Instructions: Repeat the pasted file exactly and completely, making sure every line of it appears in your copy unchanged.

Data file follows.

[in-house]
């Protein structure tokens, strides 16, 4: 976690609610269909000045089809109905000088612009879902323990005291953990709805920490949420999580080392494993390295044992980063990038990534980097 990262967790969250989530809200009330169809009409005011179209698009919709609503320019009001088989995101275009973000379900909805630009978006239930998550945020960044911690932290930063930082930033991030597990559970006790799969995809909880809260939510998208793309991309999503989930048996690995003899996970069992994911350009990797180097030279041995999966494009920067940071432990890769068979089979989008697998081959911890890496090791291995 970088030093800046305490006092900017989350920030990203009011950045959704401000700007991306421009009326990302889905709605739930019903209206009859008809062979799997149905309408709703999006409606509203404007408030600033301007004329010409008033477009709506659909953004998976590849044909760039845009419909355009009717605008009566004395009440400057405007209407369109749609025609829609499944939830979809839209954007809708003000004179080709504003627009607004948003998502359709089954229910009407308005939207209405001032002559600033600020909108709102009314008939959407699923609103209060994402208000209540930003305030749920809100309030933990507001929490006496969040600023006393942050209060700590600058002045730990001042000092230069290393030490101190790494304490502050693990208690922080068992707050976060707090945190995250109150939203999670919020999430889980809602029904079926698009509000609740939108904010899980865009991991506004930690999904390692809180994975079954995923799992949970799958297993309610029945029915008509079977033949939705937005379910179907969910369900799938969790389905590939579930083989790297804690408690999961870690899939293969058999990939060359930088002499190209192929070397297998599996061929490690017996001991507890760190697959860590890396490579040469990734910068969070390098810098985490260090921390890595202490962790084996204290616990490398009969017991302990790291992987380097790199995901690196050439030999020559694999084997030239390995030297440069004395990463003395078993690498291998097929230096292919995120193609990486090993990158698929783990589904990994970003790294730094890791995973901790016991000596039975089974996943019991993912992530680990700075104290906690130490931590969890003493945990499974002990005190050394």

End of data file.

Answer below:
[in-house]
């Protein structure tokens, strides 16, 4: 976690609610269909000045089809109905000088612009879902323990005291953990709805920490949420999580080392494993390295044992980063990038990534980097 990262967790969250989530809200009330169809009409005011179209698009919709609503320019009001088989995101275009973000379900909805630009978006239930998550945020960044911690932290930063930082930033991030597990559970006790799969995809909880809260939510998208793309991309999503989930048996690995003899996970069992994911350009990797180097030279041995999966494009920067940071432990890769068979089979989008697998081959911890890496090791291995 970088030093800046305490006092900017989350920030990203009011950045959704401000700007991306421009009326990302889905709605739930019903209206009859008809062979799997149905309408709703999006409606509203404007408030600033301007004329010409008033477009709506659909953004998976590849044909760039845009419909355009009717605008009566004395009440400057405007209407369109749609025609829609499944939830979809839209954007809708003000004179080709504003627009607004948003998502359709089954229910009407308005939207209405001032002559600033600020909108709102009314008939959407699923609103209060994402208000209540930003305030749920809100309030933990507001929490006496969040600023006393942050209060700590600058002045730990001042000092230069290393030490101190790494304490502050693990208690922080068992707050976060707090945190995250109150939203999670919020999430889980809602029904079926698009509000609740939108904010899980865009991991506004930690999904390692809180994975079954995923799992949970799958297993309610029945029915008509079977033949939705937005379910179907969910369900799938969790389905590939579930083989790297804690408690999961870690899939293969058999990939060359930088002499190209192929070397297998599996061929490690017996001991507890760190697959860590890396490579040469990734910068969070390098810098985490260090921390890595202490962790084996204290616990490398009969017991302990790291992987380097790199995901690196050439030999020559694999084997030239390995030297440069004395990463003395078993690498291998097929230096292919995120193609990486090993990158698929783990589904990994970003790294730094890791995973901790016991000596039975089974996943019991993912992530680990700075104290906690130490931590969890003493945990499974002990005190050394």